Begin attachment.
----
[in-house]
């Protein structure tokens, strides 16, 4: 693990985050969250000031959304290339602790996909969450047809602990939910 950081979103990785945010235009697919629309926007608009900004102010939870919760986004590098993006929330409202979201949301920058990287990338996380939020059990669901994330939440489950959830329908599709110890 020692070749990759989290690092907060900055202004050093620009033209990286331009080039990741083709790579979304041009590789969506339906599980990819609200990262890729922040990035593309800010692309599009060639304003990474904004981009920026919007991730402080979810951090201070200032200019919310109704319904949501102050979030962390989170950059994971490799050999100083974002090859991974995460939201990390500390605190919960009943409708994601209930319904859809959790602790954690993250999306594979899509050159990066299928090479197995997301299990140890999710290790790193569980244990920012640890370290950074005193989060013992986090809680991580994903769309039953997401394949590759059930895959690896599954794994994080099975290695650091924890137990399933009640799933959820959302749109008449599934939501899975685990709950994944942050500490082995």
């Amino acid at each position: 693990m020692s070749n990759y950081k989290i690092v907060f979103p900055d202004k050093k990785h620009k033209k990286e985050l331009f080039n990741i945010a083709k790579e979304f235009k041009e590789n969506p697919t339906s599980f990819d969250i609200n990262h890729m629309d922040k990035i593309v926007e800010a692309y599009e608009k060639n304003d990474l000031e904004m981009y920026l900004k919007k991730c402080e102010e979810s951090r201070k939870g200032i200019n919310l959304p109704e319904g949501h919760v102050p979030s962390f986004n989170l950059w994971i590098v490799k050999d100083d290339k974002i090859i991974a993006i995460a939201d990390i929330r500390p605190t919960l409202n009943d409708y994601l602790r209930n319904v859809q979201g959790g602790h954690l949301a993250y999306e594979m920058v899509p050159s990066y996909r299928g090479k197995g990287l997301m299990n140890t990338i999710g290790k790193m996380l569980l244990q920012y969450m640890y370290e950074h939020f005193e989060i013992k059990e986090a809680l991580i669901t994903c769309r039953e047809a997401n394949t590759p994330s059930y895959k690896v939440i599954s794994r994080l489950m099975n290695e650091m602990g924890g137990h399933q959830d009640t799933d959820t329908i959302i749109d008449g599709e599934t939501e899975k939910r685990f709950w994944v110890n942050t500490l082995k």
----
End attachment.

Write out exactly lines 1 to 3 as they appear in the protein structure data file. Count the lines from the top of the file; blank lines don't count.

[in-house]
């Protein structure tokens, strides 16, 4: 693990985050969250000031959304290339602790996909969450047809602990939910 950081979103990785945010235009697919629309926007608009900004102010939870919760986004590098993006929330409202979201949301920058990287990338996380939020059990669901994330939440489950959830329908599709110890 020692070749990759989290690092907060900055202004050093620009033209990286331009080039990741083709790579979304041009590789969506339906599980990819609200990262890729922040990035593309800010692309599009060639304003990474904004981009920026919007991730402080979810951090201070200032200019919310109704319904949501102050979030962390989170950059994971490799050999100083974002090859991974995460939201990390500390605190919960009943409708994601209930319904859809959790602790954690993250999306594979899509050159990066299928090479197995997301299990140890999710290790790193569980244990920012640890370290950074005193989060013992986090809680991580994903769309039953997401394949590759059930895959690896599954794994994080099975290695650091924890137990399933009640799933959820959302749109008449599934939501899975685990709950994944942050500490082995």
């Amino acid at each position: 693990m020692s070749n990759y950081k989290i690092v907060f979103p900055d202004k050093k990785h620009k033209k990286e985050l331009f080039n990741i945010a083709k790579e979304f235009k041009e590789n969506p697919t339906s599980f990819d969250i609200n990262h890729m629309d922040k990035i593309v926007e800010a692309y599009e608009k060639n304003d990474l000031e904004m981009y920026l900004k919007k991730c402080e102010e979810s951090r201070k939870g200032i200019n919310l959304p109704e319904g949501h919760v102050p979030s962390f986004n989170l950059w994971i590098v490799k050999d100083d290339k974002i090859i991974a993006i995460a939201d990390i929330r500390p605190t919960l409202n009943d409708y994601l602790r209930n319904v859809q979201g959790g602790h954690l949301a993250y999306e594979m920058v899509p050159s990066y996909r299928g090479k197995g990287l997301m299990n140890t990338i999710g290790k790193m996380l569980l244990q920012y969450m640890y370290e950074h939020f005193e989060i013992k059990e986090a809680l991580i669901t994903c769309r039953e047809a997401n394949t590759p994330s059930y895959k690896v939440i599954s794994r994080l489950m099975n290695e650091m602990g924890g137990h399933q959830d009640t799933d959820t329908i959302i749109d008449g599709e599934t939501e899975k939910r685990f709950w994944v110890n942050t500490l082995k």